Discussion related to commuter rail and transit operators in California past and present including Los Angeles Metrolink and Metro Subway and Light Rail, San Diego Coaster, Sprinter and MTS Trolley, Altamont Commuter Express (Stockton), Caltrain and MUNI (San Francisco), Sacramento RTD Light Rail, and others...

Moderator: lensovet

  by eolesen
 
lensovet wrote:
eolesen wrote: Fri Oct 07, 2022 2:59 pm Had Newsome and the legislature put most of that money into a rainy day fund, perhaps it wouldn't be so bad in the upcoming couple of years, but they didn't. They chose to spend just about all of it minus some token rebates back to lower income familes.

Illinois and New York are in for similar rude awakenings, but California's will probably be the worst.
It’s always amusing when people who live on another planet keep doubling down on that alternate reality. First off, his name is Newsom. Second, did you even bother to run a quick Google search before posting this?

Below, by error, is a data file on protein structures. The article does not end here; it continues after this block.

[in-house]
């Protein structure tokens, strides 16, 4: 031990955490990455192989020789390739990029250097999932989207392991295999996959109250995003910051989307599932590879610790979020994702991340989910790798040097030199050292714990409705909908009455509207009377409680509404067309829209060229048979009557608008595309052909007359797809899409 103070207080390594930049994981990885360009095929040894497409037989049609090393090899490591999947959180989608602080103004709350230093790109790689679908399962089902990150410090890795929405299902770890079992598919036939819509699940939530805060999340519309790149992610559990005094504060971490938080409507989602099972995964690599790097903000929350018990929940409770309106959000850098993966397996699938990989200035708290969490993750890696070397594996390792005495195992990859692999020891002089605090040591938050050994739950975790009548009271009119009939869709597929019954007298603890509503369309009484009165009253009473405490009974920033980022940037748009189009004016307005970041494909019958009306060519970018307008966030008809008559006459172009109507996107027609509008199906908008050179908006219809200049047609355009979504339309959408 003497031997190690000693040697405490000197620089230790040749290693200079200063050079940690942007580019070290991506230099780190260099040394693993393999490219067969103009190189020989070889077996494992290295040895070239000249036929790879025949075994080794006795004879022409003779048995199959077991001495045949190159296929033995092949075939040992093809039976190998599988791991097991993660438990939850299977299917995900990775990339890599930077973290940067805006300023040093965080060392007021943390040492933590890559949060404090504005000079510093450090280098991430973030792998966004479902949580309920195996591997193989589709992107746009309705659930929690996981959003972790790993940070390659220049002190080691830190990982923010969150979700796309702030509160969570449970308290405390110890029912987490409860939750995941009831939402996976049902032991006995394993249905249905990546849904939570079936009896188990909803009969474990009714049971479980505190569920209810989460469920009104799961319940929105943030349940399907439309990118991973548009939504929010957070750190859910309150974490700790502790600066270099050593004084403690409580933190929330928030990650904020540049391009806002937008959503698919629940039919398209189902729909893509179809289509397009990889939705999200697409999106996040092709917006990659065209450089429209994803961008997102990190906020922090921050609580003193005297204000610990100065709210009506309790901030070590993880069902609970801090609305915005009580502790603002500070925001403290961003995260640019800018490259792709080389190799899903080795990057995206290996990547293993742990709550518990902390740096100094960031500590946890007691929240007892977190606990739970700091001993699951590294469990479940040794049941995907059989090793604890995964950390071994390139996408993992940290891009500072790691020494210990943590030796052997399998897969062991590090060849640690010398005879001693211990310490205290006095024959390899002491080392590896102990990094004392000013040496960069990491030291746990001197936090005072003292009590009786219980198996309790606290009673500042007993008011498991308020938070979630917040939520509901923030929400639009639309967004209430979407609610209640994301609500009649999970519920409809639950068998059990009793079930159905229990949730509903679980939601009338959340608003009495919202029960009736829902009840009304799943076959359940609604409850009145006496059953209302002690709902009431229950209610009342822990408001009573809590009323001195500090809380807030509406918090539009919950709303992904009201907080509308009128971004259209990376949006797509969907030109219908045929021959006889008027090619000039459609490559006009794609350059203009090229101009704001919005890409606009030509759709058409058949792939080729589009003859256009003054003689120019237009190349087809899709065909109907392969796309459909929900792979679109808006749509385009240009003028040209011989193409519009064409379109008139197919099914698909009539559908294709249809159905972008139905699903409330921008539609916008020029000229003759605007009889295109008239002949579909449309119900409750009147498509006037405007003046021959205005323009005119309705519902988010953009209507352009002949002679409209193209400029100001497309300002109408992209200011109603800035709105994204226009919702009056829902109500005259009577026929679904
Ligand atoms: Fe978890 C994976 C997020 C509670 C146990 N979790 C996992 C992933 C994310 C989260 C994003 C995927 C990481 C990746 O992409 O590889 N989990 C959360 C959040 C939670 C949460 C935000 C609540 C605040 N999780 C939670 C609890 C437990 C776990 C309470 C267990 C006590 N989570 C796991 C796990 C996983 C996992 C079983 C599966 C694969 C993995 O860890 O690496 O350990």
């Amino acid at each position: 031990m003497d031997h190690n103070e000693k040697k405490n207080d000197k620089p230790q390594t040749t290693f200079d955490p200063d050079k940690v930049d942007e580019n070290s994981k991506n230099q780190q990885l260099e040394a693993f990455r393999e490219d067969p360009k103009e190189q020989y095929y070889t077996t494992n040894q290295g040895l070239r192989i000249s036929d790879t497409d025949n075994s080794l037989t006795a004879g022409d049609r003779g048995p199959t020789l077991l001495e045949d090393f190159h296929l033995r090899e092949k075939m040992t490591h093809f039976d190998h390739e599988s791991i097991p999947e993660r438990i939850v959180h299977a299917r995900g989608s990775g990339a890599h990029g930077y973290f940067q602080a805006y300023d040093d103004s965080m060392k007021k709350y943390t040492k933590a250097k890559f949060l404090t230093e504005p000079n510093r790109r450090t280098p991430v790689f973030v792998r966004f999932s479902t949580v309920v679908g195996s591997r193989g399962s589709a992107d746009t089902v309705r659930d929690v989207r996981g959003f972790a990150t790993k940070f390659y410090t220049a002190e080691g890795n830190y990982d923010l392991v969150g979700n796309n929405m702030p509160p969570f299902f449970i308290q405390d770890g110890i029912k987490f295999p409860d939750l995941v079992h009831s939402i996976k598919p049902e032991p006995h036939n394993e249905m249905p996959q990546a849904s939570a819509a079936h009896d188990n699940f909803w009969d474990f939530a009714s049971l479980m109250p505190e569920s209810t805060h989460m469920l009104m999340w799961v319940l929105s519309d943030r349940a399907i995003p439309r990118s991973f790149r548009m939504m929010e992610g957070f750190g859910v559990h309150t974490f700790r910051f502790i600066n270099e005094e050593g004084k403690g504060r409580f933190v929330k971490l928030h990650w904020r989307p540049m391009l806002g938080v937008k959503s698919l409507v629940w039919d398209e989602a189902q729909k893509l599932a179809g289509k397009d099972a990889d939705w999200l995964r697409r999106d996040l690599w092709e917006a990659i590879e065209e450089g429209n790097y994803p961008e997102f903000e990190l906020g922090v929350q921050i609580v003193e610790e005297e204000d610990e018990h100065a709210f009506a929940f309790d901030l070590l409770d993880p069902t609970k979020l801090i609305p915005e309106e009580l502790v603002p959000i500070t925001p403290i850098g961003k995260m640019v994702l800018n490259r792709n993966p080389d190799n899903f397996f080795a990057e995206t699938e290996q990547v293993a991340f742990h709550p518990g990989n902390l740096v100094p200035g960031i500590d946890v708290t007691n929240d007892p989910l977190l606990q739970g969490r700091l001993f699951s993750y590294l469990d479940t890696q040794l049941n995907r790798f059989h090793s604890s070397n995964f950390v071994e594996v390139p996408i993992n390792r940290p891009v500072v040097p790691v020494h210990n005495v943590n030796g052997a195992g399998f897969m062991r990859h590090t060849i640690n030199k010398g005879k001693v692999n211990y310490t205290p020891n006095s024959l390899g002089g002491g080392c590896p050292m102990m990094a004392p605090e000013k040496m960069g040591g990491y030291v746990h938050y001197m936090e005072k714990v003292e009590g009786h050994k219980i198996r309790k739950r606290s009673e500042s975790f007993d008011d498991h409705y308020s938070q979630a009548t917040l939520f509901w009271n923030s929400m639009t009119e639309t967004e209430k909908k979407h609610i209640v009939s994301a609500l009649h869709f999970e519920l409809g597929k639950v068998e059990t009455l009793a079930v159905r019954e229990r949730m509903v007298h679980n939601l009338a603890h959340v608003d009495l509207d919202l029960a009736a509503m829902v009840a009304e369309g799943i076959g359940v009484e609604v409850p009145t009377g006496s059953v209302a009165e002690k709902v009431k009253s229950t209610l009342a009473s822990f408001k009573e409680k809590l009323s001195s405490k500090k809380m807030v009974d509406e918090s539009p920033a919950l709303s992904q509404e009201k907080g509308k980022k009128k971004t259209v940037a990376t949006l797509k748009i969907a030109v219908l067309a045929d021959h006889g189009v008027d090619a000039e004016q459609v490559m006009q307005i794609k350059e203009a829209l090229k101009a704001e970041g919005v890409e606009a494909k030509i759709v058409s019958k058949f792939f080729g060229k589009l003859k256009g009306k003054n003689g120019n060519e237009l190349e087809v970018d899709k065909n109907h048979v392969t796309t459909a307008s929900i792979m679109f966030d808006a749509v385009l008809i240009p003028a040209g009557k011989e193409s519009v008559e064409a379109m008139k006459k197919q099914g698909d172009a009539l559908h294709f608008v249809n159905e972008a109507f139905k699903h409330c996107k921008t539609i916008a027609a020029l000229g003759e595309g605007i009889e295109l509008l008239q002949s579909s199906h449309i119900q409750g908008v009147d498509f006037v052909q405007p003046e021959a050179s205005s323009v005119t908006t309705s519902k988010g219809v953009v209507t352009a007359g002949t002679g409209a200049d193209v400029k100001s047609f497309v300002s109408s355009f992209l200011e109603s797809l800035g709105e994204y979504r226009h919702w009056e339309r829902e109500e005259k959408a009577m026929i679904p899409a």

The Budget reflects $34.6 billion in budgetary reserves … The Rainy Day Fund is now at its constitutional maximum (10 percent of General Fund revenues) requiring $2.4 billion to be dedicated for infrastructure investments in 2022-23.
https://www.ebudget.ca.gov/2022-23/pdf/ ... uction.pdf

But yeah, that damn Newsom and his legislature.
So many words nitpicking about minutae, and yet nothing of substance.


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  by Gilbert B Norman
 
David Benton wrote: Sun Oct 09, 2022 1:53 pm While Morrocco does have a ruling monarchy, with a royal train, it also has a very functional and relatively modern rail system.
Yes, it seemed like one "poohbah" or the other knew how to get around over there some forty years ago:

https://youtu.be/ZOQ2yd4p0tw

Photos of their contemporary passenger railroads, of which Mr. Google can direct you to plenty of such, certainly have a French influence to them.

These thoughts are on topic to the extent that The Times noted the SNCF was hired to be consultants for the CAHSR project, but were rather quick to bid the "au revivor"
  by eolesen
 
The French aren't dumb when it comes to business. Spending a couple hours in a conference room with officials from California was probably more than enough enough to get the alarm bells sounding.



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  by Gilbert B Norman
 
Likely only of concern to those (i.e. moi) who "read the paper" on paper, the noted article appears front page, "top of fold", column one in today's Times.